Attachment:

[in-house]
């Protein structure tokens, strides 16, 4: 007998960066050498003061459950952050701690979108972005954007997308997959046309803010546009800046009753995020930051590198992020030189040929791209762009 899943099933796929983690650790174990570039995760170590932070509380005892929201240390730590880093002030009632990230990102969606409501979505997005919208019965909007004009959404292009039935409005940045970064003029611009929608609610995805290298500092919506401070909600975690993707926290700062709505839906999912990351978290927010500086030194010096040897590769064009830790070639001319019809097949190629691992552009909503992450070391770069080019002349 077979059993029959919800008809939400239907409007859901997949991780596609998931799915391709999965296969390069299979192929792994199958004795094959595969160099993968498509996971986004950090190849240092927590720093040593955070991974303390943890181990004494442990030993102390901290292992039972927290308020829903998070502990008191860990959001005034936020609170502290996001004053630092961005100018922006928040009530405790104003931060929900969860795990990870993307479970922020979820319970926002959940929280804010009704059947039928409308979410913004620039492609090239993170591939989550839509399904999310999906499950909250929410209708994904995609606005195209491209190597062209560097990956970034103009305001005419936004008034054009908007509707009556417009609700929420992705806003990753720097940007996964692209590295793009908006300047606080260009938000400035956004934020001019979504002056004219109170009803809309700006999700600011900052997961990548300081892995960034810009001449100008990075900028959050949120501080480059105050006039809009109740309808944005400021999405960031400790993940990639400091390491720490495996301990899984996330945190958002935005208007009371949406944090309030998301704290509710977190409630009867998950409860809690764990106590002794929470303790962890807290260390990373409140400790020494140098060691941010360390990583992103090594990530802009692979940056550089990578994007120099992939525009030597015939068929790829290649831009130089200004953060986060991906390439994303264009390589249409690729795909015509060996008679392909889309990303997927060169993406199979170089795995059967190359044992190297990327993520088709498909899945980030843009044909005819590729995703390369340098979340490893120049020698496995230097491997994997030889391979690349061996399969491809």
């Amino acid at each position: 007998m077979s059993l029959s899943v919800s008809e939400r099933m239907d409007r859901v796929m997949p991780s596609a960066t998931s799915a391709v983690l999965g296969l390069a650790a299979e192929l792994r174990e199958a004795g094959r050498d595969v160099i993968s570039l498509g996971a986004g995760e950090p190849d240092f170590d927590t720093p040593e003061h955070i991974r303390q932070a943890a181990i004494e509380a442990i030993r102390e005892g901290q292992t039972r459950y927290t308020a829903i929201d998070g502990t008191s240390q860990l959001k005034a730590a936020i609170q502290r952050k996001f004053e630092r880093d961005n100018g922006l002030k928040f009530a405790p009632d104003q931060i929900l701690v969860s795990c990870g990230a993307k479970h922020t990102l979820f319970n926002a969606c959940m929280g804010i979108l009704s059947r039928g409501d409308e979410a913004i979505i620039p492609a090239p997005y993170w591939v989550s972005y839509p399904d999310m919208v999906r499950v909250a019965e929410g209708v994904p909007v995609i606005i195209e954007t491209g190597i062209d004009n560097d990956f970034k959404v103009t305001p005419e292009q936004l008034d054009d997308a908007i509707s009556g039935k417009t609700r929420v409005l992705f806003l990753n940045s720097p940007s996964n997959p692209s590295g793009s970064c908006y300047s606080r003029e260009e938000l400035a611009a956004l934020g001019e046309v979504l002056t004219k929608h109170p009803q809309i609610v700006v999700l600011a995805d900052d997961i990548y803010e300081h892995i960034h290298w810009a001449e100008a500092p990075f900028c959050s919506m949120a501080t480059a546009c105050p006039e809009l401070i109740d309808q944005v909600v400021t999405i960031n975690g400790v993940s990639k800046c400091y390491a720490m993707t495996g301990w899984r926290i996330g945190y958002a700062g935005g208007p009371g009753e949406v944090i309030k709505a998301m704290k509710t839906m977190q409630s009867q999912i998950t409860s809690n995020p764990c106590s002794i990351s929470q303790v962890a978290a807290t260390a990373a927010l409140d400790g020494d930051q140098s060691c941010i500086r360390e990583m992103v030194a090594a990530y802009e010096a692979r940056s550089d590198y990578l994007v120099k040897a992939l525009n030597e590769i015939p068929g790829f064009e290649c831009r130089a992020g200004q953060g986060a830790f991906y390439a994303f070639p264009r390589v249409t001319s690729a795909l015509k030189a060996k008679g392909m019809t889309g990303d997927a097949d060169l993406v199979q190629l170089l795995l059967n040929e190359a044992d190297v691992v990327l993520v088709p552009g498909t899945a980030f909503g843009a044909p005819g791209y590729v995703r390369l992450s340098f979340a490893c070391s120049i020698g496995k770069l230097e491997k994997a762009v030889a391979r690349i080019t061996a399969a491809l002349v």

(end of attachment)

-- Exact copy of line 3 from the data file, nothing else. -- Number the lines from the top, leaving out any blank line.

């Amino acid at each position: 007998m077979s059993l029959s899943v919800s008809e939400r099933m239907d409007r859901v796929m997949p991780s596609a960066t998931s799915a391709v983690l999965g296969l390069a650790a299979e192929l792994r174990e199958a004795g094959r050498d595969v160099i993968s570039l498509g996971a986004g995760e950090p190849d240092f170590d927590t720093p040593e003061h955070i991974r303390q932070a943890a181990i004494e509380a442990i030993r102390e005892g901290q292992t039972r459950y927290t308020a829903i929201d998070g502990t008191s240390q860990l959001k005034a730590a936020i609170q502290r952050k996001f004053e630092r880093d961005n100018g922006l002030k928040f009530a405790p009632d104003q931060i929900l701690v969860s795990c990870g990230a993307k479970h922020t990102l979820f319970n926002a969606c959940m929280g804010i979108l009704s059947r039928g409501d409308e979410a913004i979505i620039p492609a090239p997005y993170w591939v989550s972005y839509p399904d999310m919208v999906r499950v909250a019965e929410g209708v994904p909007v995609i606005i195209e954007t491209g190597i062209d004009n560097d990956f970034k959404v103009t305001p005419e292009q936004l008034d054009d997308a908007i509707s009556g039935k417009t609700r929420v409005l992705f806003l990753n940045s720097p940007s996964n997959p692209s590295g793009s970064c908006y300047s606080r003029e260009e938000l400035a611009a956004l934020g001019e046309v979504l002056t004219k929608h109170p009803q809309i609610v700006v999700l600011a995805d900052d997961i990548y803010e300081h892995i960034h290298w810009a001449e100008a500092p990075f900028c959050s919506m949120a501080t480059a546009c105050p006039e809009l401070i109740d309808q944005v909600v400021t999405i960031n975690g400790v993940s990639k800046c400091y390491a720490m993707t495996g301990w899984r926290i996330g945190y958002a700062g935005g208007p009371g009753e949406v944090i309030k709505a998301m704290k509710t839906m977190q409630s009867q999912i998950t409860s809690n995020p764990c106590s002794i990351s929470q303790v962890a978290a807290t260390a990373a927010l409140d400790g020494d930051q140098s060691c941010i500086r360390e990583m992103v030194a090594a990530y802009e010096a692979r940056s550089d590198y990578l994007v120099k040897a992939l525009n030597e590769i015939p068929g790829f064009e290649c831009r130089a992020g200004q953060g986060a830790f991906y390439a994303f070639p264009r390589v249409t001319s690729a795909l015509k030189a060996k008679g392909m019809t889309g990303d997927a097949d060169l993406v199979q190629l170089l795995l059967n040929e190359a044992d190297v691992v990327l993520v088709p552009g498909t899945a980030f909503g843009a044909p005819g791209y590729v995703r390369l992450s340098f979340a490893c070391s120049i020698g496995k770069l230097e491997k994997a762009v030889a391979r690349i080019t061996a399969a491809l002349v």